This is where the Quasi-Explicit method from Zeliade is very interesting: it is simpler, not necessarily to code, but the method itself. There are things to take care of (solving at each boundary), but those are mathematically well defined. The only drawback is performance, as it can be around 40 times slower. But then it's still not that slow.

## Tuesday, September 23, 2014

### Asymptotic Behavior of SVI vs SABR

The variance under SVI becomes linear when the log-moneyness is very large in absolute terms. The lognormal SABR formula with beta=0 or beta=1 has a very different behavior. Of course, the theoretical SABR model has actually a different asymptotic behavior.

As an illustration, we calibrate SABR (with two different values of beta) and SVI against the same implied volatility slice and look at the wings behavior.

While the Lee moments formula implies that the variance should be at most linear, something that the SABR formula does not respect. It is in practice not the problem with SABR as the actual Lee boundary: V(x) < 2|x|/T (where V is the square of the implied volatility and x the log-moneyness) is attained for extremely low strikes only with SABR, except maybe for very long maturities.

A related behavior is the fact that the lognormal SABR formula can actually match steeper curvatures at the money than SVI for given asymptotes.

As an illustration, we calibrate SABR (with two different values of beta) and SVI against the same implied volatility slice and look at the wings behavior.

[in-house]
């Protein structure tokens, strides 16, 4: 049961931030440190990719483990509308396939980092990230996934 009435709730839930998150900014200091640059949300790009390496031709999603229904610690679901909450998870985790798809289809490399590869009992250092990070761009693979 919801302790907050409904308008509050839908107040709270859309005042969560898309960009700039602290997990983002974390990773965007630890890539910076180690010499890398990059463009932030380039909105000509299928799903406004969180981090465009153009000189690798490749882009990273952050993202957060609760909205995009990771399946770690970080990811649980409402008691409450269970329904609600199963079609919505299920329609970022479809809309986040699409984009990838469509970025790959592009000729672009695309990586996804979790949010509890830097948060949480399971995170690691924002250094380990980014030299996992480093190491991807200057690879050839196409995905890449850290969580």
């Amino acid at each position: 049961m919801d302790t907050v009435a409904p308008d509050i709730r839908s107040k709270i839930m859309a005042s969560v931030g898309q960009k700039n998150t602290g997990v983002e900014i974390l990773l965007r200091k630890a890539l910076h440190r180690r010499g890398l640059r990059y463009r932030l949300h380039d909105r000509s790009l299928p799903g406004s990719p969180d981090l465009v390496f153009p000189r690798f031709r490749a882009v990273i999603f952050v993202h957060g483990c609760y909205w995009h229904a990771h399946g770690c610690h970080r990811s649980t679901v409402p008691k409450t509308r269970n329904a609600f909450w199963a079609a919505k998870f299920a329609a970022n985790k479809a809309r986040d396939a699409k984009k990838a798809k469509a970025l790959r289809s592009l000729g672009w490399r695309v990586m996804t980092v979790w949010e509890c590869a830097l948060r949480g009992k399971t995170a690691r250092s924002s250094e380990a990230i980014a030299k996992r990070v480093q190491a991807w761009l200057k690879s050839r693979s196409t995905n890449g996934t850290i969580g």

While the Lee moments formula implies that the variance should be at most linear, something that the SABR formula does not respect. It is in practice not the problem with SABR as the actual Lee boundary: V(x) < 2|x|/T (where V is the square of the implied volatility and x the log-moneyness) is attained for extremely low strikes only with SABR, except maybe for very long maturities.

A related behavior is the fact that the lognormal SABR formula can actually match steeper curvatures at the money than SVI for given asymptotes.

### Asymptotic Behavior of SVI vs SABR

The variance under SVI becomes linear when the log-moneyness is very large in absolute terms. The lognormal SABR formula with beta=0 or beta=1 has a very different behavior. Of course, the theoretical SABR model has actually a different asymptotic behavior.

As an illustration, we calibrate SABR (with two different values of beta) and SVI against the same implied volatility slice and look at the wings behavior.

While the Lee moments formula implies that the variance should be at most linear, something that the SABR formula does not respect. It is in practice not the problem with SABR as the actual Lee boundary: V(x) < 2|x|/T (where V is the square of the implied volatility and x the log-moneyness) is attained for extremely low strikes only with SABR, except maybe for very long maturities.

A related behavior is the fact that the lognormal SABR formula can actually match steeper curvatures at the money than SVI for given asymptotes.

As an illustration, we calibrate SABR (with two different values of beta) and SVI against the same implied volatility slice and look at the wings behavior.

While the Lee moments formula implies that the variance should be at most linear, something that the SABR formula does not respect. It is in practice not the problem with SABR as the actual Lee boundary: V(x) < 2|x|/T (where V is the square of the implied volatility and x the log-moneyness) is attained for extremely low strikes only with SABR, except maybe for very long maturities.

A related behavior is the fact that the lognormal SABR formula can actually match steeper curvatures at the money than SVI for given asymptotes.